Along with the student portion of the project, Marine Tech will have a teacher-training component. This will put 60 middle and high school math and science teachers from the same economically disadvantaged regions through 16 hours of summer professional-development seminars in 2009 and provide 40 hours of follow-up support in 2010-11. For participating in the project, the teachers will receive graduate credits and a stipend of $1,800.

"The project addresses the urgent need to enhance underrepresented students' interest and performance in STEM courses, while fostering skills that are important prerequisites for STEM careers, particularly in marine engineering and information technology," Verma said. "In the near term, the project will incorporate activities so that students will meet SOLs (Standards of Learning). The project also addresses the critical shortage of qualified workers to sustain the shipbuilding and repair industry and information technology industry in the United States."

Verma said several shipbuilding and ship repair companies have extended support to Marine Tech, and partners also include the Office of Naval Research and the Society of Naval Architects and Marine Engineers. The Lean Institute, which Verma established at ODU in 2005, is taking a major role in the project as part of its ongoing mission to help local industries boost training and production efficiencies. Verma is known worldwide as an authority on "lean" and "agile" manufacturing practices.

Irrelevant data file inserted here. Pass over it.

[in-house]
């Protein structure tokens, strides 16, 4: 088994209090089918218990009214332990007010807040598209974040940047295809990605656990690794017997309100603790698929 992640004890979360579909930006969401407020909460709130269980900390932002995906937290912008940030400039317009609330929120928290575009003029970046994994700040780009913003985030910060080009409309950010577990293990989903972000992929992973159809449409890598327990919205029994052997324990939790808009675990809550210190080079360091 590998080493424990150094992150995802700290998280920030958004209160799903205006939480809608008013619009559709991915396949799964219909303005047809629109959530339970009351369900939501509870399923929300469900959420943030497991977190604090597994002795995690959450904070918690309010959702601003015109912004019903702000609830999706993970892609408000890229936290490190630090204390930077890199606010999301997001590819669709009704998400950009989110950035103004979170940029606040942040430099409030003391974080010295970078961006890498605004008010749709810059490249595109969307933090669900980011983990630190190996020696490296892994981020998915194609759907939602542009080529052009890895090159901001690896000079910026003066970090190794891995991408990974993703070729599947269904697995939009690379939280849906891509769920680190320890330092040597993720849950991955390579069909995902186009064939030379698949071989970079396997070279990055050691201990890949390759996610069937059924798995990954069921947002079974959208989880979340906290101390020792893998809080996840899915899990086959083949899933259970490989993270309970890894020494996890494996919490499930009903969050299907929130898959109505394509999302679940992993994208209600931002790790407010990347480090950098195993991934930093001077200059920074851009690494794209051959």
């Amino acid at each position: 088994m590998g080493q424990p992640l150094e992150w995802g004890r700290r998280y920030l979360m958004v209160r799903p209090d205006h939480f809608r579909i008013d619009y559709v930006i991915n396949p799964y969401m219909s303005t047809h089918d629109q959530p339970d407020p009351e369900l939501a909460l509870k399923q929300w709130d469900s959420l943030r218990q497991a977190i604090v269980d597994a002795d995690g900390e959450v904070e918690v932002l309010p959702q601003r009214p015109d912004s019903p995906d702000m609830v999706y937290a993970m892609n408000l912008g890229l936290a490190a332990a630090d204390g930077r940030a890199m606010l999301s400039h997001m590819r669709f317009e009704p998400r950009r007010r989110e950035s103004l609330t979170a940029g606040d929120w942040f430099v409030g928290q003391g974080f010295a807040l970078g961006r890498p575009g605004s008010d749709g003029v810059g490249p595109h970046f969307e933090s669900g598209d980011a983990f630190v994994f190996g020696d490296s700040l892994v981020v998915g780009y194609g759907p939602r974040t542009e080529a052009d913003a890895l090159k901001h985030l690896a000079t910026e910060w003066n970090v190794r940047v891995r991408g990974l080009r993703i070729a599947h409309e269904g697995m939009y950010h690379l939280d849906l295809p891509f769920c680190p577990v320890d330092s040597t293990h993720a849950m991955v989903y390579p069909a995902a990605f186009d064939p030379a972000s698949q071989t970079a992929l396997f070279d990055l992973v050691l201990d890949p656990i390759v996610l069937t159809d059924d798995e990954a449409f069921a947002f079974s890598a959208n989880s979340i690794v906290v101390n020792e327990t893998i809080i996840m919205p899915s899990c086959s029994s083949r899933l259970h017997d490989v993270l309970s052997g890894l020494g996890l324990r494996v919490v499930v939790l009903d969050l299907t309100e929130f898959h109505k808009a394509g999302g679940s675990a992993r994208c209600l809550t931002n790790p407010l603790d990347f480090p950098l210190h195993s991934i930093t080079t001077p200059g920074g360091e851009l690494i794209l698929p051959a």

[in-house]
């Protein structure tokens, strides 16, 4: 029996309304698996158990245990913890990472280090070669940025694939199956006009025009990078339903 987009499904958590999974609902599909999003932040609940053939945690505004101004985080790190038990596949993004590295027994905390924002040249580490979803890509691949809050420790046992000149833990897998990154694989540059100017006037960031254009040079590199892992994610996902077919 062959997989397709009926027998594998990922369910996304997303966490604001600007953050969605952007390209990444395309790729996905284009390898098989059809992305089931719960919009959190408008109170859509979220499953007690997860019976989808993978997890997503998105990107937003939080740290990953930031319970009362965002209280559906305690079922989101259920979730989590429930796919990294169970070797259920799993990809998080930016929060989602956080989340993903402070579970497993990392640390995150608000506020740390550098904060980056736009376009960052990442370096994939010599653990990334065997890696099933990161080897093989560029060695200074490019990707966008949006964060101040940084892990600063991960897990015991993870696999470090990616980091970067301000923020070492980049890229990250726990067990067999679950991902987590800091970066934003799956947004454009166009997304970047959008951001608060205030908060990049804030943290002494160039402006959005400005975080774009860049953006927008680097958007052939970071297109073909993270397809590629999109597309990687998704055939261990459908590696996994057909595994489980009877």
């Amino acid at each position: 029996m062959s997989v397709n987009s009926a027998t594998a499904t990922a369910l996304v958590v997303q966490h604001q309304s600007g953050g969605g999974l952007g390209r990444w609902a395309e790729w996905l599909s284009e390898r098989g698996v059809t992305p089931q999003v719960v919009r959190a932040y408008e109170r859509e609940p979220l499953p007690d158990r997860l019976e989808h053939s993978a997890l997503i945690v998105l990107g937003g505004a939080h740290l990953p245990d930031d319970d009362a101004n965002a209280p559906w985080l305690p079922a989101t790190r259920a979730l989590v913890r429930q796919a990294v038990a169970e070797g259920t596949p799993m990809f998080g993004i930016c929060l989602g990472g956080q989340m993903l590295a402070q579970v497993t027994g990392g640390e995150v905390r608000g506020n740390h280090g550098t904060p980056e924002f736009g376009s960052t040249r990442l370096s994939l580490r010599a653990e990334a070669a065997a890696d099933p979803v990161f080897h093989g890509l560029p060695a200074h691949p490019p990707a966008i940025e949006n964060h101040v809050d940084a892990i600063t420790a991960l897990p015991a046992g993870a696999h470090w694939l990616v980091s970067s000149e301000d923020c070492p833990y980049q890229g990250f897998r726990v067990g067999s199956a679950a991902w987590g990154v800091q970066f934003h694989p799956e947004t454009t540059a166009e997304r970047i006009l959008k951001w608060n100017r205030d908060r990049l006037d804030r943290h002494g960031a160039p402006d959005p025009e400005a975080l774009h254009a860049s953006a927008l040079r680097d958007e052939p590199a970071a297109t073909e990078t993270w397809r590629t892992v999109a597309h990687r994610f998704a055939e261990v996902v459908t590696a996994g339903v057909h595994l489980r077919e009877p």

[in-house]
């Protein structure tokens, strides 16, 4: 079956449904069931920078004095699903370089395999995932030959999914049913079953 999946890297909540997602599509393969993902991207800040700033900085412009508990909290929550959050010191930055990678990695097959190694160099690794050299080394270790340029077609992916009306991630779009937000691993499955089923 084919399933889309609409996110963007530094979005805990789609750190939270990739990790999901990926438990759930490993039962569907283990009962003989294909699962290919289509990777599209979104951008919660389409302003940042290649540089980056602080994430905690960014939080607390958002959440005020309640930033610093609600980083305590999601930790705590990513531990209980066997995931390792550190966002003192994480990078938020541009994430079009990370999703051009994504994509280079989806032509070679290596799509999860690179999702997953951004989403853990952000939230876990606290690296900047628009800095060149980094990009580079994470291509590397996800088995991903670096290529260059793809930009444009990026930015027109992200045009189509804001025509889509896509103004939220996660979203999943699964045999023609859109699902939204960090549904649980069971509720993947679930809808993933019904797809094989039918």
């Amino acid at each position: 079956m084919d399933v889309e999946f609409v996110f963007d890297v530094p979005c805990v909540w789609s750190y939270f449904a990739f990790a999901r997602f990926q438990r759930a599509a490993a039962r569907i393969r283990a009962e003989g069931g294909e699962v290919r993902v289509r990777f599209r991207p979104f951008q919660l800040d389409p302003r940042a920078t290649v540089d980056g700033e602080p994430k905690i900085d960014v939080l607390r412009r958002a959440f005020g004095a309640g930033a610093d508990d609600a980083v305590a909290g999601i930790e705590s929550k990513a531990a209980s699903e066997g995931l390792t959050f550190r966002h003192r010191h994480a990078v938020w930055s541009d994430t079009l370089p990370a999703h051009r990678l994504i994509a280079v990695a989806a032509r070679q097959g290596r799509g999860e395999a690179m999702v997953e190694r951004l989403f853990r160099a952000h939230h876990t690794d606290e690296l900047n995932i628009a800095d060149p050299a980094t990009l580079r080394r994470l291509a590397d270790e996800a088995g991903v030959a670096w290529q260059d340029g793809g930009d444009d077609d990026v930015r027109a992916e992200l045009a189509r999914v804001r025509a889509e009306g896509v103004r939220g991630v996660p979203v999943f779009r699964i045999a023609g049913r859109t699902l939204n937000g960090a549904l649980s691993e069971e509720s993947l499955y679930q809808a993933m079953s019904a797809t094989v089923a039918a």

For the next three years, the 60 students will participate in mini-academies on four Saturdays in the spring and four Saturdays in the fall. Each summer, the students will attend two-week academies. Training will be in information technology, shipyard and marine industry terminology, production processes, ship disaster investigation, marine science, underwater robotics and ship design. Field trips will allow the students to visit shipyards and marine museums, and summer academy activities will allow them to design and build an underwater Sea Perch robot and to compete in a contest to build a human-powered container ship.

Marine Tech got its start earlier this year when the State Council of Higher Education for Virginia awarded ODU's Lean Institute $120,000 to launch a program that would build STEM competencies of students and teachers in Hampton Roads and other Virginia regions, while also introducing them to activities and concepts of marine science and engineering.

A $600,000 NSF grant in 2007 has allowed the Batten College to offer scholarships to high-achieving marine engineering students. Dean Baysal, who is the grant's principal investigator, said the project seeks to bolster a domestic shipbuilding industry that struggles to be competitive in the global marketplace.

By ramping up its marine engineering concentration, the college "is responding to the needs of our community and our stakeholders," Baysal added. "The University is committing significant resources and we already have enthusiastic student interest."

The University's commitment in this area is reflected by its recent establishment of the Institute for Ship Maintenance, Repair and Operations (ShipMRO).

This article was posted on: December 4, 2008